The importance of agriculture in Punjabs net state domestic product (NSDP) has gone down over a period of time. The share of agriculture in the NSDP was 34.69 per cent in 1991 compared to 48.62 per cent in 1961. It further went down to 24.52 per cent in 1997-98. In terms of economic theory, it is a positive development. But the high share of the labour force in agriculture is a disturbing feature. In 1961, agriculture absorbed 55.89 per cent of the total labour force in Punjab which rose to 62.27 per cent (thanks to the Green Revolution which ushered in during the later half of the sixties) in 1971, came down to 58.03 per cent and 55.26 per cent in 1981 and 1991, respectively. In other words, Punjabs agriculture has not shown any structural change in terms of labour force absorption during 1961-91. This has been one of the main limitations of the Punjab model of growth and has led to an ever-widening rural-urban gap. In 1961, as much as 55.89 per cent of the labour force produced (and in a way consumed) 48.62 per cent of Punjabs NSDP whereas in 1991 almost the same proportion of the labour force produced 34.69 per cent of the NSDP. The hiatus would look rather larger if we compare the physical quality of life in rural and urban areas.
Another disturbing feature of Punjab agriculture concerns the rising proportion of agricultural labourers in the total agricultural work-force. The share of agricultural labourers in the total agricultural work-force was a mere 17.30 per cent in 1961, which swelled to 32.10 per cent in 1971 and further rose to 38.26 per cent in 1981 and to 43.11 per cent in 1991. Consequently, the share of agricultural labourers in the total work-force increased from 9.67 per cent in 1961 to 20.11 per cent in 1971 and to 22.76 per cent in 1991. The share of cultivators as a proportion to the total agricultural work-force and that to the total work-force, too, witnessed a decline, from 82.70 and 46.25 per cent in 1961 to 56.89 and 31.44 per cent in 1991, respectively. It is clear evidence of transformation of a significant proportion of rural population into landless agricultural workers.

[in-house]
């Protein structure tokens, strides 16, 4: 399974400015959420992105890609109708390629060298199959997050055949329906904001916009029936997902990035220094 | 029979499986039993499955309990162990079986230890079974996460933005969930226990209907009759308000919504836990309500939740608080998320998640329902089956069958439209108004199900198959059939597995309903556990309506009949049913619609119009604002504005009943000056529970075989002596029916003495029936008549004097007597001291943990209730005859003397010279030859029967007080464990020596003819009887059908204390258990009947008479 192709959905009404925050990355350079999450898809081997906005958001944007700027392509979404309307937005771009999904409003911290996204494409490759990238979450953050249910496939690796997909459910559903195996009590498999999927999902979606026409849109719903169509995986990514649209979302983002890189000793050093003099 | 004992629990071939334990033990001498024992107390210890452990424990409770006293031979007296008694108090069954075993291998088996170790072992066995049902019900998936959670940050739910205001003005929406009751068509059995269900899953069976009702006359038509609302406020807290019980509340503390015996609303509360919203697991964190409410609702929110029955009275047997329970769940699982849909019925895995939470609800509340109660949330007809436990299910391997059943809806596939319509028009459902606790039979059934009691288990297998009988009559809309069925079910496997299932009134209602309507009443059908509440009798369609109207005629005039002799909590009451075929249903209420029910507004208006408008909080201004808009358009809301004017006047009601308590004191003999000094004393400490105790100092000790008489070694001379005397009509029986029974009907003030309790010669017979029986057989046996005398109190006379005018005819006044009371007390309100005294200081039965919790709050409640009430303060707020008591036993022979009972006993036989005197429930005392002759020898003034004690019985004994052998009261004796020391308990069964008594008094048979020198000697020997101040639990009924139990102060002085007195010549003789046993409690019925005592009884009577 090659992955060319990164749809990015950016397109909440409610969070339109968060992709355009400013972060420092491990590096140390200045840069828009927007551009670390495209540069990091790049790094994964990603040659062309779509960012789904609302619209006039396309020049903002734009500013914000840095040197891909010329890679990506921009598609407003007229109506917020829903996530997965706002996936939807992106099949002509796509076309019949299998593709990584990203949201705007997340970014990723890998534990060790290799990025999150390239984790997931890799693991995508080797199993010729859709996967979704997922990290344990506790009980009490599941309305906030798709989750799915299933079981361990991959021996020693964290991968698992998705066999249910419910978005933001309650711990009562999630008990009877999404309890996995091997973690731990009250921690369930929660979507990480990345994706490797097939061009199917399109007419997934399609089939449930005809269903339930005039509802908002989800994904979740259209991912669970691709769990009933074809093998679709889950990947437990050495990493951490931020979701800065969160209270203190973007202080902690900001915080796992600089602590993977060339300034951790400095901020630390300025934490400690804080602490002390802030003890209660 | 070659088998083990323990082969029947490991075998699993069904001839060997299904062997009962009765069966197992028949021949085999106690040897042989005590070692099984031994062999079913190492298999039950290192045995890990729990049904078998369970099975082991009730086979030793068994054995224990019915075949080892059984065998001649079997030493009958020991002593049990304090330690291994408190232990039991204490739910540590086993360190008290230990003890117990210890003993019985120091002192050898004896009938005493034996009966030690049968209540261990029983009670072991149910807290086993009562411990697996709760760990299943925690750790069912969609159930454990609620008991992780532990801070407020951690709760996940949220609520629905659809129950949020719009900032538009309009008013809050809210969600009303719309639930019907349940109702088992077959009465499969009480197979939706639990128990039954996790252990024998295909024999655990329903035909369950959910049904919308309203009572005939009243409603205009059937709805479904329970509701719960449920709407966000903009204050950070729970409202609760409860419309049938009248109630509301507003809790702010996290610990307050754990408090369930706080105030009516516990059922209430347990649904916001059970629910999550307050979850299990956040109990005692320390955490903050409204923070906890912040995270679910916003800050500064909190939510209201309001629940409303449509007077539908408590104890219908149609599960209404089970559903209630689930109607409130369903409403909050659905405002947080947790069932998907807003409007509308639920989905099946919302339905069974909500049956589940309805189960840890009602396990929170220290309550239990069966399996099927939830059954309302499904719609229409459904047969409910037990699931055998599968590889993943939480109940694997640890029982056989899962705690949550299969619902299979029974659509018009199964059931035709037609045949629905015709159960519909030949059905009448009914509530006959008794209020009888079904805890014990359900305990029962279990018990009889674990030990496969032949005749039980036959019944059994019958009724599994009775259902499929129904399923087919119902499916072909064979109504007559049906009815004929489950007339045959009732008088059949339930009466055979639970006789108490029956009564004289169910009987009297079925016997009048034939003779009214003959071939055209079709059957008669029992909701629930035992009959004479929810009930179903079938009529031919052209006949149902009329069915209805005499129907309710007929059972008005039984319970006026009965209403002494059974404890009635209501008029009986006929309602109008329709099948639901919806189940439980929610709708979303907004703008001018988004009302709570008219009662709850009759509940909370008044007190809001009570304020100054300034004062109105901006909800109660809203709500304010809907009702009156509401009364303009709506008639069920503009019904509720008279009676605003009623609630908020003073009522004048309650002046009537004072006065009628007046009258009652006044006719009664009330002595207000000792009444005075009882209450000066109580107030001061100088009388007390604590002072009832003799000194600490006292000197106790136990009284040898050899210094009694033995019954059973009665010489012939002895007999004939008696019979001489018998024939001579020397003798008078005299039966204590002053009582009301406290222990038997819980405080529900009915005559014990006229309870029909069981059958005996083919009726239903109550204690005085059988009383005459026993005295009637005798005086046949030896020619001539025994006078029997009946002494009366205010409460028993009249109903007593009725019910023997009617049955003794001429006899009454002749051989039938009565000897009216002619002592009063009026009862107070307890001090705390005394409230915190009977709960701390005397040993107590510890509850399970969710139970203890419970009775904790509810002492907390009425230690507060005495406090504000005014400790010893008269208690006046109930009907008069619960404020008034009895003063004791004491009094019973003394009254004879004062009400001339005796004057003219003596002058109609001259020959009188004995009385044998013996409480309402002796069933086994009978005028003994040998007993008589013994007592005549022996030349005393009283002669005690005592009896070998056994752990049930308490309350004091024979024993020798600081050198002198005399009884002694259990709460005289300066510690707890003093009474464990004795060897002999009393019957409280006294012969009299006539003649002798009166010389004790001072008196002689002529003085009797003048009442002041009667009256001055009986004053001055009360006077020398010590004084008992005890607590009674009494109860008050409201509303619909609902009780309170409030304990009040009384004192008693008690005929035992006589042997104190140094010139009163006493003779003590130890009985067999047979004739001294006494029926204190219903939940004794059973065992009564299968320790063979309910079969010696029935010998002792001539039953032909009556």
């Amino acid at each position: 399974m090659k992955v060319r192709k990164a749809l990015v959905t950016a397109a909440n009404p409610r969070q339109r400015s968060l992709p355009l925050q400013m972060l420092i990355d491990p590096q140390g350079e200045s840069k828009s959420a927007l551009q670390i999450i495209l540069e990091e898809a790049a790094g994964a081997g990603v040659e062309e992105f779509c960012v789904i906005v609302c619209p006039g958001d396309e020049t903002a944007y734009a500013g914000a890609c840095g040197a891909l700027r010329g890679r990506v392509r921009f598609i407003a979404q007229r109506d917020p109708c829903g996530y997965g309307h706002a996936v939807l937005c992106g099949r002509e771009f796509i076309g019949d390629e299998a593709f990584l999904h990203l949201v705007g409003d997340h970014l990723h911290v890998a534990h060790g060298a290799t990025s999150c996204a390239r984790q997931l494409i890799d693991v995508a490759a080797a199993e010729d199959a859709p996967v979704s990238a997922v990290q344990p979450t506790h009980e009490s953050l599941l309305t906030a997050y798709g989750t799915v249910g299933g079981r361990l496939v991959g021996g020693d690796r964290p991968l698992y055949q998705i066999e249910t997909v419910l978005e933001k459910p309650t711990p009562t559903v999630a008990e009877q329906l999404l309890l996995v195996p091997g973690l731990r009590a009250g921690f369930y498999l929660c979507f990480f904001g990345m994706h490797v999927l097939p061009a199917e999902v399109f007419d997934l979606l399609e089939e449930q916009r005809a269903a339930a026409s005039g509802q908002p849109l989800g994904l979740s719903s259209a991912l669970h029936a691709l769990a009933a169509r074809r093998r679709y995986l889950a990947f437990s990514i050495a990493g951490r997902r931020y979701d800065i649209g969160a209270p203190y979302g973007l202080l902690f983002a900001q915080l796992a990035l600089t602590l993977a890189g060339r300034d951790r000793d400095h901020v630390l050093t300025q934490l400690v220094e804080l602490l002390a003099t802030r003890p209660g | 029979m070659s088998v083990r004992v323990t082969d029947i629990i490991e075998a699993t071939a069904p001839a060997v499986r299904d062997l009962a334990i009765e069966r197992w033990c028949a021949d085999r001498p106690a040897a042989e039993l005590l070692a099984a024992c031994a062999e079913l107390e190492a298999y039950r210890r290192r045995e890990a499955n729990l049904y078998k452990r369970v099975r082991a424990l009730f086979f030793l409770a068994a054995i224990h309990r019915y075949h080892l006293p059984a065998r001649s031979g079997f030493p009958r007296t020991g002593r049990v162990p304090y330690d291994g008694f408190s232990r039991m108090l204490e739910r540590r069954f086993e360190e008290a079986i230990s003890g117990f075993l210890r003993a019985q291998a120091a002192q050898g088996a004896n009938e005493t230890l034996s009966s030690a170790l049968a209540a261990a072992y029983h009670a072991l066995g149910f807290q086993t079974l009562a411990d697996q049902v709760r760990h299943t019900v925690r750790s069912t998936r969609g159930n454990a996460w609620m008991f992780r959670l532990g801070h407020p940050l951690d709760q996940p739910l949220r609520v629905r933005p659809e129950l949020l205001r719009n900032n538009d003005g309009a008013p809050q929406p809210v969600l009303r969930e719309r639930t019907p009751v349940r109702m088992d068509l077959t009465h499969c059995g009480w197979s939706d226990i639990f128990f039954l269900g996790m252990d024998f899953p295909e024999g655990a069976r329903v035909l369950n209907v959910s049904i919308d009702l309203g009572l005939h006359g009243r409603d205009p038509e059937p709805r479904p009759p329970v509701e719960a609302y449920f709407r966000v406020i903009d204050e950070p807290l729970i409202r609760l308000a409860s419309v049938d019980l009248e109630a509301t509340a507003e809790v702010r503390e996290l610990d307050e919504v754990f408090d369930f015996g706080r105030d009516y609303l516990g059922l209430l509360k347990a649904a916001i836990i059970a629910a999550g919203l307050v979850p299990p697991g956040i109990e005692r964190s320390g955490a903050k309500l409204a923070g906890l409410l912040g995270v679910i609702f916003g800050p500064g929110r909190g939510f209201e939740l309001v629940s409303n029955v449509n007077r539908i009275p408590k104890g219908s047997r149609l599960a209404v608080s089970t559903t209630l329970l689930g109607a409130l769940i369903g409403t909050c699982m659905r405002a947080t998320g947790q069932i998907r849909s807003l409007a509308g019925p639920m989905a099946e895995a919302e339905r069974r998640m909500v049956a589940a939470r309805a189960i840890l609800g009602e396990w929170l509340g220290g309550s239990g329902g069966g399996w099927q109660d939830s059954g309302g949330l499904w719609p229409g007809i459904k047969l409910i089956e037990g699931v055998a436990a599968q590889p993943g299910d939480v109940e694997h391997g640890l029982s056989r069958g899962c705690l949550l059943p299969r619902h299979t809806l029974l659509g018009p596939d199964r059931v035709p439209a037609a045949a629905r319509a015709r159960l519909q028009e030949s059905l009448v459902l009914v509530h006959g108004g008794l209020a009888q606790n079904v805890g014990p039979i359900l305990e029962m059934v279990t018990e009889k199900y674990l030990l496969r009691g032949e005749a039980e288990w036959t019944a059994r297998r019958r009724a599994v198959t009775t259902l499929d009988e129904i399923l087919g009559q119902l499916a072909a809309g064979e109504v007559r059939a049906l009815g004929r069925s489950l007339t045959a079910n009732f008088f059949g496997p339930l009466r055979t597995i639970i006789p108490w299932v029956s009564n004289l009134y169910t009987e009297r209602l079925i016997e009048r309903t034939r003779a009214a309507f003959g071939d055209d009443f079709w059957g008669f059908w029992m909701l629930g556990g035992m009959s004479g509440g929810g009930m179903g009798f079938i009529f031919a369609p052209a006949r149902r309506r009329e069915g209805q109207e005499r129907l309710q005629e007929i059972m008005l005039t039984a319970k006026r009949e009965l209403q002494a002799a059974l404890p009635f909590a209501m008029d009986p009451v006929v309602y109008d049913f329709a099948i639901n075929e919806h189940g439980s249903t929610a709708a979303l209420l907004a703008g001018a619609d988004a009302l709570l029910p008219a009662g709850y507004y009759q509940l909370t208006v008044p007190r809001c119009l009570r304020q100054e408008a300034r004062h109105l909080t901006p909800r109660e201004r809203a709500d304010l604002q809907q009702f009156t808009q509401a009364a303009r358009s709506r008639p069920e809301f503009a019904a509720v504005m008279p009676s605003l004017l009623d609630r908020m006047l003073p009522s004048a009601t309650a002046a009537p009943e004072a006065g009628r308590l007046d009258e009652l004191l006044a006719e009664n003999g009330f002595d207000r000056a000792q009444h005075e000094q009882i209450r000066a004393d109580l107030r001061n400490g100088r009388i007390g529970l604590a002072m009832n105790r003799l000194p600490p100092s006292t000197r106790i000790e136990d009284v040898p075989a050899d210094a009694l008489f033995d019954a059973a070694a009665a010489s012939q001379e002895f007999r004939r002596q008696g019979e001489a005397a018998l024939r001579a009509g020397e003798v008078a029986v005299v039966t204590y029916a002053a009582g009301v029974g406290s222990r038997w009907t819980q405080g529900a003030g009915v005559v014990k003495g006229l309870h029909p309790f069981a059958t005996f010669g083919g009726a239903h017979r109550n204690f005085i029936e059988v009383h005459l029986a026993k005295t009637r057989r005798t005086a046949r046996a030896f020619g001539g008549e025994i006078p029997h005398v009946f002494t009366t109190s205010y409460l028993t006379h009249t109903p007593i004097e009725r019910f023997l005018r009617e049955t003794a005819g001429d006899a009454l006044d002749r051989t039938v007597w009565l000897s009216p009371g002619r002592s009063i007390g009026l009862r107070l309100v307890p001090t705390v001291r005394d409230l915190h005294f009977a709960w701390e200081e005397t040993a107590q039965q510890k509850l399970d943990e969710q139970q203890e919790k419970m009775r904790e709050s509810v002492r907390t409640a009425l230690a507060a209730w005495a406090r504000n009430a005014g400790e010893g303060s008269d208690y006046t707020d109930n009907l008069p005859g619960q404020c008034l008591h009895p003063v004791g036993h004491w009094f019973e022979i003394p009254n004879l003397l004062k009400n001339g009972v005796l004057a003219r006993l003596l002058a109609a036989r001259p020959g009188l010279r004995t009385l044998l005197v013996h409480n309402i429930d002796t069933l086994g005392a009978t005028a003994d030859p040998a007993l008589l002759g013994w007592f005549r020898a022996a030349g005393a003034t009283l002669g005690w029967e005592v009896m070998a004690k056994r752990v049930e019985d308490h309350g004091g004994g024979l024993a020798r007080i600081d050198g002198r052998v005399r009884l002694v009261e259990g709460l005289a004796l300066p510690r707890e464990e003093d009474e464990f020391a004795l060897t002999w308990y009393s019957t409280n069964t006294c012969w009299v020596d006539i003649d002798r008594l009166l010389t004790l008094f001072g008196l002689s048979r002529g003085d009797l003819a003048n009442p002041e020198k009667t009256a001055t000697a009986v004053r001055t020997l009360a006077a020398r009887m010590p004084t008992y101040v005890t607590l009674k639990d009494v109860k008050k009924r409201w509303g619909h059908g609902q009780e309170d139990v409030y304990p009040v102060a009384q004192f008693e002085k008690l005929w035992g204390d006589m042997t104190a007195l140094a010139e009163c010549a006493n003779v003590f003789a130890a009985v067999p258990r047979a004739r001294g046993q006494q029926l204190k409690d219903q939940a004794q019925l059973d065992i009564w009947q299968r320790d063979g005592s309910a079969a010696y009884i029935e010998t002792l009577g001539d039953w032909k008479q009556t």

Within the primary sector, the share of agriculture declined in favour of livestock during 1970-99. It took three decades for the share of agriculture (in the primary sector) to decrease from 74.11 per cent in 1970-71 to 57.31 per cent in 1998-99. The share of livestock during the same period increased from 25.42 per cent to 40.63 per cent. The share of forestry and logging increased from 0.35 per cent in 1970-71 to 1.99 per cent in 1980-81, but thereafter it experienced a decline. The share of fishing never crossed 0.5 per cent till 1997-98. Clearly agricultural and livestock still account for 98 per cent of the total primary sector income. Interestingly,their combined share was 99.53 per cent in 1970-71. It is clear from the foregoing discussion that intra-sectoral diversification of the primary sector of the Punjab economy took place only from agriculture to livestock in terms of generation of income.
As regards the diversification of Punjab agriculture, it remained a non-starter, despite the recommendations of various experts and expert committees (Johal Committee Report). Wheat and paddy together account for more than three-fourths of the total cropped area. This combined with cotton accounts for 82 per cent of the total cropped area. The area under pulses suffered a major setback (from 19.1 per cent in 1960-61 to 7.3 per cent in 1970-71 and a mere 0.9 per cent 1998-99). The share of wheat and rice in the area under foodgrains increased from 53.11 per cent in 1960-61 to 68.4 per cent in 1970-71 and 95.6 per cent in 1998-99. In terms of their share in foodgrains production, it rose from 62 per cent in 1960-61 to 80 per cent in 1970-71 and to 98 per cent in 1998-99. The share of wheat and rice in the area under rabi and kharif foodgrains rose from 60 and 32 per cent in 1960-61 to 98.5 and 97.1 per cent in 1998-99 respectively. Their respective share in rabi and kharif foodgrains increased from 70 and 34.2 in 1960-61 to 99.2 and 98.9 in 1998-99 respectively. The preceding statistics amply reveal that Punjabs agriculture has concentrated mainly around wheat-paddy rotation. Clearly, Punjab agriculture has emerged as mono-crop agriculture instead of diversified agriculture. This is mainly because of the fact that the wheat and paddy combine still give a better return over other crops.